Before you even start working on your wedding budget, you should look at your overall budget and its relation to the things you want as a couple. We’ll talk more about some of the financial goals you might have in the next section.

But, having a basic understanding of your joint finances will make the budgeting process for everything that much easier. Ask yourself the following questions, both individually and as a couple: 


  • What are you planning to spend your money on in the short term?
  • What are you planning to spend your money on in the long term? 
  • What are some of your financial goals?
  • Where will the majority of your finances go during your first few months of marriage? 


Compare your finances ahead of time and decide how you want to handle them on a long-term basis. Some couples choose to have joint bank accounts while others don’t. The ones who don’t typically split basic living costs like a mortgage, utilities, food, and extras, so everything is fairly distributed.

No matter how you decide to split or combine your finances, building a budget should be done together. That can be tricky if you’re not used to sharing or splitting money, but that’s why it’s a good idea to work it out before you walk down the aisle. After you analyse your expenses and income, get things organised to make sure you’re not overspending. Doing so will help you reach your financial goals faster.

Seeing where your money is going each month can make it easier to decide where you can cut back. For example, you might be signed up for several monthly subscription services. How often do you use them? Or, you might go out to eat several times a week, when you could save more money by cooking at home. Because of your financial goals, it’s important to find ways to save or put your savings toward debts or significant purchases. Utilise each other’s strengths to manage your finances effectively. If you’re stronger with math, it might be your job to balance your budget each month. If your partner is organised and efficient, they might be in charge of paying the bills.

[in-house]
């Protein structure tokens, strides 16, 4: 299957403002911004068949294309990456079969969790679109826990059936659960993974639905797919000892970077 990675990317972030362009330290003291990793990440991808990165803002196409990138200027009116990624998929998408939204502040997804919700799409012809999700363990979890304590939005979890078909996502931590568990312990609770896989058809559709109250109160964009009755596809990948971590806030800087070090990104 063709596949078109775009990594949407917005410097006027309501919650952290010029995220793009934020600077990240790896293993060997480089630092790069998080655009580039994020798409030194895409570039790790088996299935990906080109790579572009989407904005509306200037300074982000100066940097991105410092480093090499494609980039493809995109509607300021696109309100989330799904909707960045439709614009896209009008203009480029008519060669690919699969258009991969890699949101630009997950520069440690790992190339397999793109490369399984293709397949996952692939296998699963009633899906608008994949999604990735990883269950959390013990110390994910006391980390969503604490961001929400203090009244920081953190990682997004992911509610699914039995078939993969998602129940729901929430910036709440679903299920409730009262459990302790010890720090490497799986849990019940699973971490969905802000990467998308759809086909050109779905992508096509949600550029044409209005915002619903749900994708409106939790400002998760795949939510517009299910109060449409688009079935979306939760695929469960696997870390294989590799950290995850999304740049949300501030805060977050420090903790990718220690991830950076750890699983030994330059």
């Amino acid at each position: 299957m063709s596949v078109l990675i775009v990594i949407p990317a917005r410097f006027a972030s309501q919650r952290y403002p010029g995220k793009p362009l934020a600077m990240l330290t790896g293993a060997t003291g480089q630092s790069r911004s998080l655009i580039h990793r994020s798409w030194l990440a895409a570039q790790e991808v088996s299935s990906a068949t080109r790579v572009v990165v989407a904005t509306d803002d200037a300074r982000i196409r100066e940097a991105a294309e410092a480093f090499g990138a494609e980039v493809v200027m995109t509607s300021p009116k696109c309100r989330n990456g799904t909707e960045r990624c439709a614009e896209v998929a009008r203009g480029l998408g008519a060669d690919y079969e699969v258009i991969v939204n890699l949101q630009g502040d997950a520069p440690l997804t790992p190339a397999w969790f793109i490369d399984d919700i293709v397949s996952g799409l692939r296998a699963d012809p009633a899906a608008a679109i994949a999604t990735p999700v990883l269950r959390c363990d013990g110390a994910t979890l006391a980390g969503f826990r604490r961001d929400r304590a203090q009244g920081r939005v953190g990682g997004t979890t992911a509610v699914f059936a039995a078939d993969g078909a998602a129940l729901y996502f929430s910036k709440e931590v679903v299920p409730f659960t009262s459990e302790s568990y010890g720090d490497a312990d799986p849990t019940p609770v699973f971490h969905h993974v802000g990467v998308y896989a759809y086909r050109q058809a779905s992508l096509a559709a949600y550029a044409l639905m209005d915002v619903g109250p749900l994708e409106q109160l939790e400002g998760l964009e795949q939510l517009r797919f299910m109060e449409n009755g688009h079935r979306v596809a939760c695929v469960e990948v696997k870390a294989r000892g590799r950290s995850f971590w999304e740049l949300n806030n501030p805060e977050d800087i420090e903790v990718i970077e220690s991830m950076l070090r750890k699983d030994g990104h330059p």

When you commit to handling your finances together, even before you get married, you’ll create a habit that will last a lifetime and lead to far fewer arguments about money management in your household.


Focus on the Future

Once the wedding is over, you’re going to have to find a place to walk over the threshold together. It’s not uncommon for newlyweds to go house hunting or even buy a home before they get married since it can take up to 6 months for a home purchase to be finalised.

Before you decide on buying your first home together, ask yourself how long you plan to live there, if you plan on growing your family, and if you can comfortably afford it. Keep in mind that you might have other major expenses in the next few years, including cars, home improvements (wherever you end up living), and even children, if that’s in your plan. Weighing out the pros and cons of different home buying aspects and make sure your decision reflects what you want for your future. 


Being in a financially secure marriage goes far beyond the wedding day. So, while budgeting for your big event is important, take the time to focus on the future, too. Once you say “I do,” you’ll have peace of mind knowing that you’re on the same page as your partner, and that can start your marriage off on the right financial foot.



Jori Hamilton

Jori Hamilton

Jori Hamilton